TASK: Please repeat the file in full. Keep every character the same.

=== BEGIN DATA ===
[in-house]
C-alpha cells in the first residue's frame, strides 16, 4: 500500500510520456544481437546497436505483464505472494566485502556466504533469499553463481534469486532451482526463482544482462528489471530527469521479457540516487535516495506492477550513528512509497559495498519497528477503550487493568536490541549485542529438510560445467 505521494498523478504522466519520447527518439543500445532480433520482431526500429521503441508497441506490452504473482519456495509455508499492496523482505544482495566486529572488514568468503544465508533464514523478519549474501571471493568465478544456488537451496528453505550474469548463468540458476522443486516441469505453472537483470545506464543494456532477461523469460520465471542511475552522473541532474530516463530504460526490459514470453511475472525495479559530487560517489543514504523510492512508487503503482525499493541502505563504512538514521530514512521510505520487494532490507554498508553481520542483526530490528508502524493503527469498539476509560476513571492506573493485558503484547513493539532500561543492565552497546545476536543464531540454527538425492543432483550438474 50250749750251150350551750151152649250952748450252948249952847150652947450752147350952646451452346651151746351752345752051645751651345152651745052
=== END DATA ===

[in-house]
C-alpha cells in the first residue's frame, strides 16, 4: 500500500510520456544481437546497436505483464505472494566485502556466504533469499553463481534469486532451482526463482544482462528489471530527469521479457540516487535516495506492477550513528512509497559495498519497528477503550487493568536490541549485542529438510560445467 505521494498523478504522466519520447527518439543500445532480433520482431526500429521503441508497441506490452504473482519456495509455508499492496523482505544482495566486529572488514568468503544465508533464514523478519549474501571471493568465478544456488537451496528453505550474469548463468540458476522443486516441469505453472537483470545506464543494456532477461523469460520465471542511475552522473541532474530516463530504460526490459514470453511475472525495479559530487560517489543514504523510492512508487503503482525499493541502505563504512538514521530514512521510505520487494532490507554498508553481520542483526530490528508502524493503527469498539476509560476513571492506573493485558503484547513493539532500561543492565552497546545476536543464531540454527538425492543432483550438474 50250749750251150350551750151152649250952748450252948249952847150652947450752147350952646451452346651151746351752345752051645751651345152651745052